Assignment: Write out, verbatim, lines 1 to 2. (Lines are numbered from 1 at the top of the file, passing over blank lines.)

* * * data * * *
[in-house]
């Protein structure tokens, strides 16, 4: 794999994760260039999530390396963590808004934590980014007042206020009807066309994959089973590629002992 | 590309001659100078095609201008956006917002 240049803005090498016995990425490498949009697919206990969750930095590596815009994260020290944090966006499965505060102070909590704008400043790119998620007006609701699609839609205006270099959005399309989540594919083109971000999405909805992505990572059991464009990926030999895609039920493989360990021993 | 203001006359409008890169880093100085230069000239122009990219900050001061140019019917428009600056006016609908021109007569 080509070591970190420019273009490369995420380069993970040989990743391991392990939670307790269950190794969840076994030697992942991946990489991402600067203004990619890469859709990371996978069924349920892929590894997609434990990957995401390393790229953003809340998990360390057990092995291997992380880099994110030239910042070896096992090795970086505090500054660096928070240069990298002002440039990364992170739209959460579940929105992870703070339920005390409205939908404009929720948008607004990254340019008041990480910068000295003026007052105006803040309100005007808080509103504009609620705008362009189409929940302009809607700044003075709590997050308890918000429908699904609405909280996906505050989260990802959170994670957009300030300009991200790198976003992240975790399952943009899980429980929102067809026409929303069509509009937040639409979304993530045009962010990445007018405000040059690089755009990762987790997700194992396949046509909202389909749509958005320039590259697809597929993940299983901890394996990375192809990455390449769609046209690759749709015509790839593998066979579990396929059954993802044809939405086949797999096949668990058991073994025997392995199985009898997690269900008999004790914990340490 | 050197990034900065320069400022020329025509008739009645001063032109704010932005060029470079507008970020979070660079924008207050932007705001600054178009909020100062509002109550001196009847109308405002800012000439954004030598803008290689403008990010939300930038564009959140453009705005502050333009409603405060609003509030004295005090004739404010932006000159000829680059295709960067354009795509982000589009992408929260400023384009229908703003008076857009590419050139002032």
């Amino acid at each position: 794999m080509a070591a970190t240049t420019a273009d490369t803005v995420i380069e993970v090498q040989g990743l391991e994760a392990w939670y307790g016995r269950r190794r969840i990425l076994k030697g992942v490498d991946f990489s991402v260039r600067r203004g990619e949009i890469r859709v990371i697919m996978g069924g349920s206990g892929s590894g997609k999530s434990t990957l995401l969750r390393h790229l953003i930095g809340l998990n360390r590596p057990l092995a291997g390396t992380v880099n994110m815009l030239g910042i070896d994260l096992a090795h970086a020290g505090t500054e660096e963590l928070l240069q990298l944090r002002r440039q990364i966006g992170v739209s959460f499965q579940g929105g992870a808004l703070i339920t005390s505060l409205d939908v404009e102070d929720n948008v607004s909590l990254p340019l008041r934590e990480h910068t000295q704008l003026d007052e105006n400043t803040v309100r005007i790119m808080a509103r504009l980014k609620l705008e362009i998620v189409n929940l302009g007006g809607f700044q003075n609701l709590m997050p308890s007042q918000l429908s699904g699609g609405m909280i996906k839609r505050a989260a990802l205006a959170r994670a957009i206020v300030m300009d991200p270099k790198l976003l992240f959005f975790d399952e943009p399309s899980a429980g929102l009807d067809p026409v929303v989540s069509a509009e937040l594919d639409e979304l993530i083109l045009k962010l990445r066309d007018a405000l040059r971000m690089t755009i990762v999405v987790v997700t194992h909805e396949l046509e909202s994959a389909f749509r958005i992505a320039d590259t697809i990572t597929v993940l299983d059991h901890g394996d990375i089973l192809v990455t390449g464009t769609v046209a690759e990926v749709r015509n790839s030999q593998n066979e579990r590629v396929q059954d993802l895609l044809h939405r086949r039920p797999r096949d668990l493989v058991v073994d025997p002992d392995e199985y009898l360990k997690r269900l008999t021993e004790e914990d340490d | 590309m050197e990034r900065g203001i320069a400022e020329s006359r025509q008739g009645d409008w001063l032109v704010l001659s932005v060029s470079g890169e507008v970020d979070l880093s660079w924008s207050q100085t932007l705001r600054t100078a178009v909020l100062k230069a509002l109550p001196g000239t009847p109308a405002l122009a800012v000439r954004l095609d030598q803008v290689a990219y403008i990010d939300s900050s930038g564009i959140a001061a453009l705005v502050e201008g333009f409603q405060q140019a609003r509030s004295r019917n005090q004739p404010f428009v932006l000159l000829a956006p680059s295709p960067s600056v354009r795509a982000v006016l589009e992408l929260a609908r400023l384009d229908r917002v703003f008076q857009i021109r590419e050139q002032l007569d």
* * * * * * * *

[in-house]
């Protein structure tokens, strides 16, 4: 794999994760260039999530390396963590808004934590980014007042206020009807066309994959089973590629002992 | 590309001659100078095609201008956006917002 240049803005090498016995990425490498949009697919206990969750930095590596815009994260020290944090966006499965505060102070909590704008400043790119998620007006609701699609839609205006270099959005399309989540594919083109971000999405909805992505990572059991464009990926030999895609039920493989360990021993 | 203001006359409008890169880093100085230069000239122009990219900050001061140019019917428009600056006016609908021109007569 080509070591970190420019273009490369995420380069993970040989990743391991392990939670307790269950190794969840076994030697992942991946990489991402600067203004990619890469859709990371996978069924349920892929590894997609434990990957995401390393790229953003809340998990360390057990092995291997992380880099994110030239910042070896096992090795970086505090500054660096928070240069990298002002440039990364992170739209959460579940929105992870703070339920005390409205939908404009929720948008607004990254340019008041990480910068000295003026007052105006803040309100005007808080509103504009609620705008362009189409929940302009809607700044003075709590997050308890918000429908699904609405909280996906505050989260990802959170994670957009300030300009991200790198976003992240975790399952943009899980429980929102067809026409929303069509509009937040639409979304993530045009962010990445007018405000040059690089755009990762987790997700194992396949046509909202389909749509958005320039590259697809597929993940299983901890394996990375192809990455390449769609046209690759749709015509790839593998066979579990396929059954993802044809939405086949797999096949668990058991073994025997392995199985009898997690269900008999004790914990340490 | 050197990034900065320069400022020329025509008739009645001063032109704010932005060029470079507008970020979070660079924008207050932007705001600054178009909020100062509002109550001196009847109308405002800012000439954004030598803008290689403008990010939300930038564009959140453009705005502050333009409603405060609003509030004295005090004739404010932006000159000829680059295709960067354009795509982000589009992408929260400023384009229908703003008076857009590419050139002032």